The fiasco began when the price of oil collapsed and sent Venezuelan finances into chaos. The oil-dependent nation, despite its imposing government policies, couldn’t prevent the fallout. The current problems are further compounded by rampant corruption throughout the Venezuelan government. The likelihood of a peaceful resolution is decreasing by the day, and political dissents are likely to be met with brutal crackdowns. The desperation of the masses could explode violently under the right circumstances, and there are few things more dangerous to a nation than a hungry population. Continue reading »
(AFP) – Germany’s economy, Europe’s largest, grew by 0.4 percent in the second quarter, federal statistics office Destatis said in data released on Wednesday.
Gross domestic product (GDP) increased by 0.4 percent between April and June, adjusted for seasonal, calendar and price effects — slower than the unexpectedly strong 0.7 percent expansion in the first quarter.
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“…the only way gold loses is if normal business and private sector cycles come back. If that is the case, gold goes back $100 per ounce. The other outcomes: deflation, stagflation, hyperinflation are all good for gold.” As for a return to a gold standard, Shvets has more bad news: “Gold standards come back after the war, not before the war.”
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The tragedy of Venezuela continues unabated, but that doesn’t mean the government of President Nicolás Maduro has stopped trying to fix problems like the devastating scarcity of food which has led to malnutrition, riots, food truck hijackings, vigilante lynchings of petty thieves, and the starvation of zoo animals.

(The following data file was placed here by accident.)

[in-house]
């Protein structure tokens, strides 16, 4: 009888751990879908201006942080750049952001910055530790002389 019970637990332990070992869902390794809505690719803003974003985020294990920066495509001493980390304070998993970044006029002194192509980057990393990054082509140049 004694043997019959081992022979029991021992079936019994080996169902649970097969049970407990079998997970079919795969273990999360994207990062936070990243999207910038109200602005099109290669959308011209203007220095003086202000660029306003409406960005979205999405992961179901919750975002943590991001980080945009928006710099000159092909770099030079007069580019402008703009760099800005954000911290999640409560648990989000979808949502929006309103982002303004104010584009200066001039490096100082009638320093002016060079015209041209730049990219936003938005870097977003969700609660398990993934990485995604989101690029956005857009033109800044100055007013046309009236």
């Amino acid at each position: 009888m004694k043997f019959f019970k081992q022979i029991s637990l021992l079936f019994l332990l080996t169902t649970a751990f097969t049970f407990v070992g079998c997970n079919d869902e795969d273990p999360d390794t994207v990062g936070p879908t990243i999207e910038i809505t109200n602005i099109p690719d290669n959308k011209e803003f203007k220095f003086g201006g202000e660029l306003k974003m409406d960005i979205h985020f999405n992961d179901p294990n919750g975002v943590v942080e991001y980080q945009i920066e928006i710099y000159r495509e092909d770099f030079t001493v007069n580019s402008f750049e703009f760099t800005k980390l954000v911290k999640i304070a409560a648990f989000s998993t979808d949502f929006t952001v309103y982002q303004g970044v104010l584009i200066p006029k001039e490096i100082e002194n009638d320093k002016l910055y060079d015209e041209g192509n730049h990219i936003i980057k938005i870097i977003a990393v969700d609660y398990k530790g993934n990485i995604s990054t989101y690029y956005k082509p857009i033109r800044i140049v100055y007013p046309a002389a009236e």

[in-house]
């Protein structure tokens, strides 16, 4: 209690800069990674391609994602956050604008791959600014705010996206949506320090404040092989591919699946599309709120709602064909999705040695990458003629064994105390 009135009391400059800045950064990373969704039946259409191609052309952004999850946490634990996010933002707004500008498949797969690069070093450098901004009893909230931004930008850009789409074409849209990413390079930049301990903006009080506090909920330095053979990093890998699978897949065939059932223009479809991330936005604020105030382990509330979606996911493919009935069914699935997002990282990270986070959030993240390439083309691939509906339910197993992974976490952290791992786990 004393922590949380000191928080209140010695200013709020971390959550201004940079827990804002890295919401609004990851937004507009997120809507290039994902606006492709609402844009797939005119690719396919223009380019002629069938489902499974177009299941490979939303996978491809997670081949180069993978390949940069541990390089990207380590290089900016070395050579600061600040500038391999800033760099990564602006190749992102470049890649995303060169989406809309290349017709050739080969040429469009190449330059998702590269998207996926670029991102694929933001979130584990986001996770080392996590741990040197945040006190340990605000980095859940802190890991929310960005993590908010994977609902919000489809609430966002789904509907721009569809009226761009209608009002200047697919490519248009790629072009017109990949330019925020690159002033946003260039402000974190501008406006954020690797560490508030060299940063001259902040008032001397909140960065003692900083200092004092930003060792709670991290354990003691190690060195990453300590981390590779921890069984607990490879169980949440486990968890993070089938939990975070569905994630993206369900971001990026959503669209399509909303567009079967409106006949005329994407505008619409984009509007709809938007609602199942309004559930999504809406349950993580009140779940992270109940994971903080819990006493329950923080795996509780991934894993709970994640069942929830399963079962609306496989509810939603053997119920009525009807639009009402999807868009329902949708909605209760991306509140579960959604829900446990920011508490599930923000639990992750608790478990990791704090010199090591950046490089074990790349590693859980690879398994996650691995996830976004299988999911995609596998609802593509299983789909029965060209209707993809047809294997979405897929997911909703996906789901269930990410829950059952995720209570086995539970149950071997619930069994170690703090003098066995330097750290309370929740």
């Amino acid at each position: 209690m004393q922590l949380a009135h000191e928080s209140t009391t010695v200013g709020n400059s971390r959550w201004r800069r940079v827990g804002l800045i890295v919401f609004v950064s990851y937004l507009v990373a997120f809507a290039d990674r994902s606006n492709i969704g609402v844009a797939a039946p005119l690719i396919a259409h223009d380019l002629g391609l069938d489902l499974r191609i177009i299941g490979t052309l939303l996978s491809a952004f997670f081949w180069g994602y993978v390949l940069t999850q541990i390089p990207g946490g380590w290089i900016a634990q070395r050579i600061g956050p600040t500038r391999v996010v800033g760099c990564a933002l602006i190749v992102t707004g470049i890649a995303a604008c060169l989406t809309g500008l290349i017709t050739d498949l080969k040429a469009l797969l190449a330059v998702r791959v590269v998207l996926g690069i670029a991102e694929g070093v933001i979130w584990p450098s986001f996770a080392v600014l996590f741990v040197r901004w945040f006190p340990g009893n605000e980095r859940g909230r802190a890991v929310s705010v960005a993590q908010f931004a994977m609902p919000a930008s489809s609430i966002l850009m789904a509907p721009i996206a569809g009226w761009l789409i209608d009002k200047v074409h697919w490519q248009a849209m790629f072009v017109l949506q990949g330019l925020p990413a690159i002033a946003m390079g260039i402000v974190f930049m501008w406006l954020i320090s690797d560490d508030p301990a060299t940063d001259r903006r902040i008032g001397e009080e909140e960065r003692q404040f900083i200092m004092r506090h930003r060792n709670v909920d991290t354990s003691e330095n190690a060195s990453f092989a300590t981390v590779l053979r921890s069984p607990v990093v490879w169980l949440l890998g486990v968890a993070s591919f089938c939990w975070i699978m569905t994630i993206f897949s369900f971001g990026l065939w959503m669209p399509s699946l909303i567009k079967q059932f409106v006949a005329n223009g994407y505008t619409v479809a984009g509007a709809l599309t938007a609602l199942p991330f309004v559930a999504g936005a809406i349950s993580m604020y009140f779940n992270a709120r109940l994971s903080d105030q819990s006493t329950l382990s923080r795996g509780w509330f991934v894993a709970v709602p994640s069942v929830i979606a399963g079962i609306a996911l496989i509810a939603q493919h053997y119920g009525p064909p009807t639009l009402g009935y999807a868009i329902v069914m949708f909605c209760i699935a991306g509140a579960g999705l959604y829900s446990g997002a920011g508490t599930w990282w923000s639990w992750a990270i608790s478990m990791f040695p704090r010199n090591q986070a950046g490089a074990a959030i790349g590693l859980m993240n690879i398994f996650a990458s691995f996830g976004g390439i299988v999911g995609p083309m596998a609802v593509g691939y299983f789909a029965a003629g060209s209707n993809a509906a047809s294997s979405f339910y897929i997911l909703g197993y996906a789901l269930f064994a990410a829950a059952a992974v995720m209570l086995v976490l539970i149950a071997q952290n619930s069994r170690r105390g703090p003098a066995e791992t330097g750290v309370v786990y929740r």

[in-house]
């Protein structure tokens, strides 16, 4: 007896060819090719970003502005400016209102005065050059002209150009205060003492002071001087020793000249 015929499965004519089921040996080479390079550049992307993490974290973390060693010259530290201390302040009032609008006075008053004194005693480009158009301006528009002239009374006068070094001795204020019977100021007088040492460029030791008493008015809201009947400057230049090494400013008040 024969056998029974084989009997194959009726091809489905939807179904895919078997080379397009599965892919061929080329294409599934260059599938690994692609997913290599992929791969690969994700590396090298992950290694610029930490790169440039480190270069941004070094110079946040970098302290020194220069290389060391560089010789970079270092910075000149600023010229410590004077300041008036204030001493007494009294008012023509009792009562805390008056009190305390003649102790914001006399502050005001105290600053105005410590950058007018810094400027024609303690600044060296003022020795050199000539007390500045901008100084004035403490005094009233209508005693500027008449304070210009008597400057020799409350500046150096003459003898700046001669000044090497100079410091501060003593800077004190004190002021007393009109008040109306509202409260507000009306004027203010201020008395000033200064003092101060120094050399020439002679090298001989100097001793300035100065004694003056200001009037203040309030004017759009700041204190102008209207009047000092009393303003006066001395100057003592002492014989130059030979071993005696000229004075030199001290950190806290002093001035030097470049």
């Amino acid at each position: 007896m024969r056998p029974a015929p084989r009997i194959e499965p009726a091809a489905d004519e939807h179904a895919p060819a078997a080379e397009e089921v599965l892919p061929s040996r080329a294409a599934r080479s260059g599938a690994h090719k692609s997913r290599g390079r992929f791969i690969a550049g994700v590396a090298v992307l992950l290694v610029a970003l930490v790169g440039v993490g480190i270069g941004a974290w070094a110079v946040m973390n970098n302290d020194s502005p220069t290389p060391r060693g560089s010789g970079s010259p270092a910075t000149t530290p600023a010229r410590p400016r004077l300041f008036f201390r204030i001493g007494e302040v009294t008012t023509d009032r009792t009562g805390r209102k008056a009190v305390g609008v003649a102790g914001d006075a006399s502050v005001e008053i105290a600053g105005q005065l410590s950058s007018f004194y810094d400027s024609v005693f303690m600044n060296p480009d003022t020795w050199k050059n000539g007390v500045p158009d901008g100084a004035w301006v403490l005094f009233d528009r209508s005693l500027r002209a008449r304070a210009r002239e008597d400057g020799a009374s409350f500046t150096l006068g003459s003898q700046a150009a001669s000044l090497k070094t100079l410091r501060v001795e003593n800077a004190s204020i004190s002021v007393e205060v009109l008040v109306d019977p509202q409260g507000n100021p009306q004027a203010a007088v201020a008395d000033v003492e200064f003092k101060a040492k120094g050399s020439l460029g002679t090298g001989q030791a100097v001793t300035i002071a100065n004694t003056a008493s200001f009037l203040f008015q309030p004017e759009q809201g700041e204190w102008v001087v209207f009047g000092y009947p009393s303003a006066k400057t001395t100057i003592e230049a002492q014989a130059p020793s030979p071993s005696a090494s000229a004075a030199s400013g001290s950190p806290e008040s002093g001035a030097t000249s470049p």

No, Maduro hasn’t admitted the failure of Chavismo — the brand of Bolivarian socialism imposed on the oil-rich country by his late predecessor Hugo Chavez — instead, Venezuela’s embattled leader has launched a war on “anxiety.”
The National Superintendency of Fair Prices has reportedly instituted a policy of fining bakeries that allow lines to stretch out their front doors, according to PanAmPost. The head of this particular bureaucracy, William Contreras, claims the lines aren’t a true indicator of a severe shortage of bread, but rather, a political “strategy of generating anxiety.”
Contreras claims there is no shortage of raw materials to make bread, but seems to not understand that bakeries just bake bread, they don’t process the different kinds of wheat used to make the flour that’s then used to make bread. Continue reading »
After a global call to arms, the Anonymous campaign against the global banking industry, OpIcarus seems to be gaining major momentum, as eight more financial institutions have been taken down after the initial attack on the Central Bank of Greece – followed by a similar DDoS attack on the Central Bank of Cyprus.